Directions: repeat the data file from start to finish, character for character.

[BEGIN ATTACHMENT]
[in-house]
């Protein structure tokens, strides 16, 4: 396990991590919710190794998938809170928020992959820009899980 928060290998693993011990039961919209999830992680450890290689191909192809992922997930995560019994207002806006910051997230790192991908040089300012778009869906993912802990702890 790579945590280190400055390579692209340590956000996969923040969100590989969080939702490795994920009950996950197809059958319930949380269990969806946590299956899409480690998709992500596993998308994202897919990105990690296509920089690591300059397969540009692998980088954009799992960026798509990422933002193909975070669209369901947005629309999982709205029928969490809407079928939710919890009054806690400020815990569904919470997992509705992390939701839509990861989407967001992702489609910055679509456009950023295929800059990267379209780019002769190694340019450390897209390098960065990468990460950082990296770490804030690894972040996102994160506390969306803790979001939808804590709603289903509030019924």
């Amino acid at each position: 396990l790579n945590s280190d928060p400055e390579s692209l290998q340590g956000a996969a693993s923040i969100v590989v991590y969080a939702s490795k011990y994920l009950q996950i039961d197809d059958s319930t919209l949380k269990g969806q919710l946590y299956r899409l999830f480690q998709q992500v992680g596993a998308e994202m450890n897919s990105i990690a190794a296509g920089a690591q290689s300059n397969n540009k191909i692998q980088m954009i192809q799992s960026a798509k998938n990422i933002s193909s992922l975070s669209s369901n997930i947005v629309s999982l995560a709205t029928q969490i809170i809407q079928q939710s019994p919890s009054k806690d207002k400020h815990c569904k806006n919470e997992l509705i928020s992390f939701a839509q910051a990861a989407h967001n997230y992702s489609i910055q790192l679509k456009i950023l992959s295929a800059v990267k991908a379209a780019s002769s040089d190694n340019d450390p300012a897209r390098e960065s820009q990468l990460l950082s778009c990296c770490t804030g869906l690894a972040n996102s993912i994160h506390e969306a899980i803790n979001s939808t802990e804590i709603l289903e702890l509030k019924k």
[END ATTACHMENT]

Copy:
[in-house]
């Protein structure tokens, strides 16, 4: 396990991590919710190794998938809170928020992959820009899980 928060290998693993011990039961919209999830992680450890290689191909192809992922997930995560019994207002806006910051997230790192991908040089300012778009869906993912802990702890 790579945590280190400055390579692209340590956000996969923040969100590989969080939702490795994920009950996950197809059958319930949380269990969806946590299956899409480690998709992500596993998308994202897919990105990690296509920089690591300059397969540009692998980088954009799992960026798509990422933002193909975070669209369901947005629309999982709205029928969490809407079928939710919890009054806690400020815990569904919470997992509705992390939701839509990861989407967001992702489609910055679509456009950023295929800059990267379209780019002769190694340019450390897209390098960065990468990460950082990296770490804030690894972040996102994160506390969306803790979001939808804590709603289903509030019924």
């Amino acid at each position: 396990l790579n945590s280190d928060p400055e390579s692209l290998q340590g956000a996969a693993s923040i969100v590989v991590y969080a939702s490795k011990y994920l009950q996950i039961d197809d059958s319930t919209l949380k269990g969806q919710l946590y299956r899409l999830f480690q998709q992500v992680g596993a998308e994202m450890n897919s990105i990690a190794a296509g920089a690591q290689s300059n397969n540009k191909i692998q980088m954009i192809q799992s960026a798509k998938n990422i933002s193909s992922l975070s669209s369901n997930i947005v629309s999982l995560a709205t029928q969490i809170i809407q079928q939710s019994p919890s009054k806690d207002k400020h815990c569904k806006n919470e997992l509705i928020s992390f939701a839509q910051a990861a989407h967001n997230y992702s489609i910055q790192l679509k456009i950023l992959s295929a800059v990267k991908a379209a780019s002769s040089d190694n340019d450390p300012a897209r390098e960065s820009q990468l990460l950082s778009c990296c770490t804030g869906l690894a972040n996102s993912i994160h506390e969306a899980i803790n979001s939808t802990e804590i709603l289903e702890l509030k019924k």